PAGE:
Agiou Pavlou Monastery

Mount Athos, Greece

Agiou Pavlou monastery is an Eastern Orthodox monastery in the monastic state of Mount Athos, located on the easternmost peninsula of Chalkidiki, Greece. The founder of monastery was Paul of Xeropotamou, after whom it is named.

The Monastery was founded in the late 10th to early 11th century by Saint Paul of Xeropotamou, also the founder of the Xeropotamou Monastery. Documents attest of its independence from Xeropotamou by 1035. The Monastery was initially dedicated to Saint George but early on took the name of its founder. Its dedication was later changed to the Presentation of Jesus Christ to the Temple.

Between 1355 and 1365, the Serbian nobleman Antonije Bagaš, together with Nikola Radonja, bought and restored the ruined monastery, becoming its abbott. The restoration of the monastery, supported by Radonja's brothers Vuk Branković and Grgur Branković, marked the beginning of the Serbian period of its history. On October 14, 1410, Serbian Despot Đurađ Branković donated Kuzmin to the monastery, as it was the wish of deceased Prince Lazar Hrebeljanović. Russian pilgrim Isaiah confirms that by the end of the 15h century the monastery was Serb.

In October 1845 Porphyrius Uspensky took 12 leaves of the Radoslav Gospel during his visit, which according to his opinion were the most valuable, and gave them to the Russian National Library in St. Petersburg. The rest of the leaves which remained in the monastery were lost.

The monastery ranks fourteenth in the hierarchy of the Athonite monasteries. Its library contains 494 manuscripts, and over 12,000 printed books.

References:

Comments

Your name



Address

Mount Athos, Greece
See all sites in Mount Athos

Details

Founded: 10th century
Category: Religious sites in Greece

Rating

4.9/5 (based on Google user reviews)

User Reviews

Givi Magularia (2 years ago)
Great monastery!
Dejan Ivanic (3 years ago)
Very unique monastery of Serbian roots.
Christos Kagias (3 years ago)
A very pieceful place to pray
Lothar Reeg (3 years ago)
I stood for a night in Pavlou in April 2018. It was an excellent hospitality, nice bedrooms and clean showers. I was very impressed by the chapel and the eating room. This is an excellent place to start for the peak of Mount Athos.
Renatorius D (3 years ago)
Amazing monastery
Powered by Google

Featured Historic Landmarks, Sites & Buildings

Historic Site of the week

Abbey of Saint-Étienne

The Abbey of Saint-Etienne, also known as Abbaye aux Hommes ('Men"s Abbey'), is a former monastery dedicated to Saint Stephen (Saint Étienne). It is considered, along with the neighbouring Abbaye aux Dames ('Ladies" Abbey'), to be one of the most notable Romanesque buildings in Normandy. Like all the major abbeys in Normandy, it was Benedictine.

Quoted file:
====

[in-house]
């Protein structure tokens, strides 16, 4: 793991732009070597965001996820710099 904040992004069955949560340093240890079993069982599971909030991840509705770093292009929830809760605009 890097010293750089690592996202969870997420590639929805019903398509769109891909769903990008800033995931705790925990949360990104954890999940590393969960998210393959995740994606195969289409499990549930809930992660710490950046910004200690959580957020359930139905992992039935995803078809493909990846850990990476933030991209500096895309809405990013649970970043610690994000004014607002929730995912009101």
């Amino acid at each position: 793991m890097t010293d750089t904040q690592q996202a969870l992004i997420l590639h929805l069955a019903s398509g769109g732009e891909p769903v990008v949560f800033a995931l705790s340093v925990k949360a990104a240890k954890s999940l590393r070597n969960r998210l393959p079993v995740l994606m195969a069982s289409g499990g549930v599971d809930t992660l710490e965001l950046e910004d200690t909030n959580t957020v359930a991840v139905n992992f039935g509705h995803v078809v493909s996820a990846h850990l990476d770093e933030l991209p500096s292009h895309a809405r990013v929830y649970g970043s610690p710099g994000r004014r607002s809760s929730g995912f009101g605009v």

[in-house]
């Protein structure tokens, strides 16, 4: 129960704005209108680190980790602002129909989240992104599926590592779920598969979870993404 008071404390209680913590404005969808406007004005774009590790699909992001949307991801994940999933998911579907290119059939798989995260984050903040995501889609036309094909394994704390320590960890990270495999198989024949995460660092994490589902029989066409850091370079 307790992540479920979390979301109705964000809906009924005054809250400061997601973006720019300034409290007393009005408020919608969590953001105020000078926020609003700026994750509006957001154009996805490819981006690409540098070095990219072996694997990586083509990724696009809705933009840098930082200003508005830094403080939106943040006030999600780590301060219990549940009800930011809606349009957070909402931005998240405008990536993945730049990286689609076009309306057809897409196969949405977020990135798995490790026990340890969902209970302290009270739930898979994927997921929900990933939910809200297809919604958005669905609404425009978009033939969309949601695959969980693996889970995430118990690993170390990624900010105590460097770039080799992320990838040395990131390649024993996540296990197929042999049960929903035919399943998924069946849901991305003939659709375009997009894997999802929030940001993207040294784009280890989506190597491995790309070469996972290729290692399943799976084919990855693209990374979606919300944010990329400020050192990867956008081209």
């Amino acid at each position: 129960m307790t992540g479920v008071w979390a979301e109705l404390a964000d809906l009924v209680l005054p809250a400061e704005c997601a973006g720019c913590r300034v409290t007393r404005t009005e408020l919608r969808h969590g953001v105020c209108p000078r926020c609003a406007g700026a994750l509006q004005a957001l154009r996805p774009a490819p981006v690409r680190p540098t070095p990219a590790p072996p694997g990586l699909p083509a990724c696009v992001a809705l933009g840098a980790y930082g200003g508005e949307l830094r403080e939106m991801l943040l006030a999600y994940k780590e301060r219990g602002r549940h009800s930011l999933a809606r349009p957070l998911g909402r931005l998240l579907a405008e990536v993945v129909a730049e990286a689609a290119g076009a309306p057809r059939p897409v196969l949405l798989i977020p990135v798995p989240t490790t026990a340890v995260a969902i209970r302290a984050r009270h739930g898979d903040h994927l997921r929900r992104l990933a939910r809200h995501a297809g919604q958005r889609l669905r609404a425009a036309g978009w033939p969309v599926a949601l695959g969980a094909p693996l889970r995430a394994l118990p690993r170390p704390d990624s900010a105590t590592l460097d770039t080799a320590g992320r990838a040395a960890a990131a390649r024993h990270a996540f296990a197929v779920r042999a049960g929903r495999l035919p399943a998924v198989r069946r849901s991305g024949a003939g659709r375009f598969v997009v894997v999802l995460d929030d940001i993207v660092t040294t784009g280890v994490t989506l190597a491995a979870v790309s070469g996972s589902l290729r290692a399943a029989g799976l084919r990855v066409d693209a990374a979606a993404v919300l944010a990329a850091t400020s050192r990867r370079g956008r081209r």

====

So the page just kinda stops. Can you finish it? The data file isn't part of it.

Lanfranc, before being an Archbishop of Canterbury, was abbot of Saint-Etienne. Built in Caen stone during the 11th century, the two semi-completed churches stood for many decades in competition. An important feature added to both churches in about 1120 was the ribbed vault, used for the first time in France. The two abbey churches are considered forerunners of the Gothic architecture. The original Romanesque apse was replaced in 1166 by an early Gothic chevet, complete with rosette windows and flying buttresses. Nine towers and spires were added in the 13th century. The interior vaulting shows a similar progression, beginning with early sexpartite vaulting (using circular ribs) in the nave and progressing to quadipartite vaults (using pointed ribs) in the sanctuary.

The two monasteries were finally donated by William the Conqueror and his wife, Matilda of Flanders, as penalty for their marriage against the Pope"s ruling. William was buried here; Matilda was buried in the Abbaye aux Dames. Unfortunately William"s original tombstone of black marble, the same kind as Matilda"s in the Abbaye aux Dames, was destroyed by the Calvinist iconoclasts in the 16th century and his bones scattered.

As a consequence of the Wars of Religion, the high lantern tower in the middle of the church collapsed and was never rebuilt. The Benedictine abbey was suppressed during the French Revolution and the abbey church became a parish church. From 1804 to 1961, the abbey buildings accommodated a prestigious high school, the Lycée Malherbe. During the Normandy Landings in 1944, inhabitants of Caen found refuge in the church; on the rooftop there was a red cross, made with blood on a sheet, to show that it was a hospital (to avoid bombings).